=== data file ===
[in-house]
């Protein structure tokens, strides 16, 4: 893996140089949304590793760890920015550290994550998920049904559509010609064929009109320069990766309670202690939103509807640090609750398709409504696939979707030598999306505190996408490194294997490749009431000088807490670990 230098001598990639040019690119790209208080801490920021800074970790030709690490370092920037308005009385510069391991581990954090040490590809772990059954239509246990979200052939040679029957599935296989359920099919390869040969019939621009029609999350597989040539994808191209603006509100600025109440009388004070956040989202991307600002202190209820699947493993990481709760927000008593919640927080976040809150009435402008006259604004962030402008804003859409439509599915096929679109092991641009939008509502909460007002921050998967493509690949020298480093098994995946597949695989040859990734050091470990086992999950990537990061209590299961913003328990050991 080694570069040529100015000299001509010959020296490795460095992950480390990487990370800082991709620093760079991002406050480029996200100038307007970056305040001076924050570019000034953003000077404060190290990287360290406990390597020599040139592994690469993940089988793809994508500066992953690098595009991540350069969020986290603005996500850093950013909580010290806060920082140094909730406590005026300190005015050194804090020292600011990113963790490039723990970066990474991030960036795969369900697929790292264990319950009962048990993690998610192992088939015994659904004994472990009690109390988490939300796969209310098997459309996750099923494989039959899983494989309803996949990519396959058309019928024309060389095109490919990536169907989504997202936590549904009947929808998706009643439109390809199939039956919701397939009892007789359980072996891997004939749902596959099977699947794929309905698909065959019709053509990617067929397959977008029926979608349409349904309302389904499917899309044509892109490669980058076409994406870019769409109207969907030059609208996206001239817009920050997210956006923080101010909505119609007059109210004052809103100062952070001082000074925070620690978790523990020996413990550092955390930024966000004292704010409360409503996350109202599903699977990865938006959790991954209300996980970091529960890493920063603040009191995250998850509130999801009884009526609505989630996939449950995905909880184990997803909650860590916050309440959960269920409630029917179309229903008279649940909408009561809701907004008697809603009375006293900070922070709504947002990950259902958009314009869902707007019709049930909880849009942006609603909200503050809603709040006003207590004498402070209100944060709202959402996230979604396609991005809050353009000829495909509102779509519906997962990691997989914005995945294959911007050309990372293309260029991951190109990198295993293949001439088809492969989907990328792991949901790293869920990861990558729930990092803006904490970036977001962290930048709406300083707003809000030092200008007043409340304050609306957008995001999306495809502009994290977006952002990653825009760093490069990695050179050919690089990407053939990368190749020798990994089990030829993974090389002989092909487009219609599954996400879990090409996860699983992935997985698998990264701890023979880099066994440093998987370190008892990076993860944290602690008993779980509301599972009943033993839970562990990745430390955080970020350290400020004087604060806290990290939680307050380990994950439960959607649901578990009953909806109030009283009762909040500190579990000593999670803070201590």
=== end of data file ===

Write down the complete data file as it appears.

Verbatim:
[in-house]
């Protein structure tokens, strides 16, 4: 893996140089949304590793760890920015550290994550998920049904559509010609064929009109320069990766309670202690939103509807640090609750398709409504696939979707030598999306505190996408490194294997490749009431000088807490670990 230098001598990639040019690119790209208080801490920021800074970790030709690490370092920037308005009385510069391991581990954090040490590809772990059954239509246990979200052939040679029957599935296989359920099919390869040969019939621009029609999350597989040539994808191209603006509100600025109440009388004070956040989202991307600002202190209820699947493993990481709760927000008593919640927080976040809150009435402008006259604004962030402008804003859409439509599915096929679109092991641009939008509502909460007002921050998967493509690949020298480093098994995946597949695989040859990734050091470990086992999950990537990061209590299961913003328990050991 080694570069040529100015000299001509010959020296490795460095992950480390990487990370800082991709620093760079991002406050480029996200100038307007970056305040001076924050570019000034953003000077404060190290990287360290406990390597020599040139592994690469993940089988793809994508500066992953690098595009991540350069969020986290603005996500850093950013909580010290806060920082140094909730406590005026300190005015050194804090020292600011990113963790490039723990970066990474991030960036795969369900697929790292264990319950009962048990993690998610192992088939015994659904004994472990009690109390988490939300796969209310098997459309996750099923494989039959899983494989309803996949990519396959058309019928024309060389095109490919990536169907989504997202936590549904009947929808998706009643439109390809199939039956919701397939009892007789359980072996891997004939749902596959099977699947794929309905698909065959019709053509990617067929397959977008029926979608349409349904309302389904499917899309044509892109490669980058076409994406870019769409109207969907030059609208996206001239817009920050997210956006923080101010909505119609007059109210004052809103100062952070001082000074925070620690978790523990020996413990550092955390930024966000004292704010409360409503996350109202599903699977990865938006959790991954209300996980970091529960890493920063603040009191995250998850509130999801009884009526609505989630996939449950995905909880184990997803909650860590916050309440959960269920409630029917179309229903008279649940909408009561809701907004008697809603009375006293900070922070709504947002990950259902958009314009869902707007019709049930909880849009942006609603909200503050809603709040006003207590004498402070209100944060709202959402996230979604396609991005809050353009000829495909509102779509519906997962990691997989914005995945294959911007050309990372293309260029991951190109990198295993293949001439088809492969989907990328792991949901790293869920990861990558729930990092803006904490970036977001962290930048709406300083707003809000030092200008007043409340304050609306957008995001999306495809502009994290977006952002990653825009760093490069990695050179050919690089990407053939990368190749020798990994089990030829993974090389002989092909487009219609599954996400879990090409996860699983992935997985698998990264701890023979880099066994440093998987370190008892990076993860944290602690008993779980509301599972009943033993839970562990990745430390955080970020350290400020004087604060806290990290939680307050380990994950439960959607649901578990009953909806109030009283009762909040500190579990000593999670803070201590």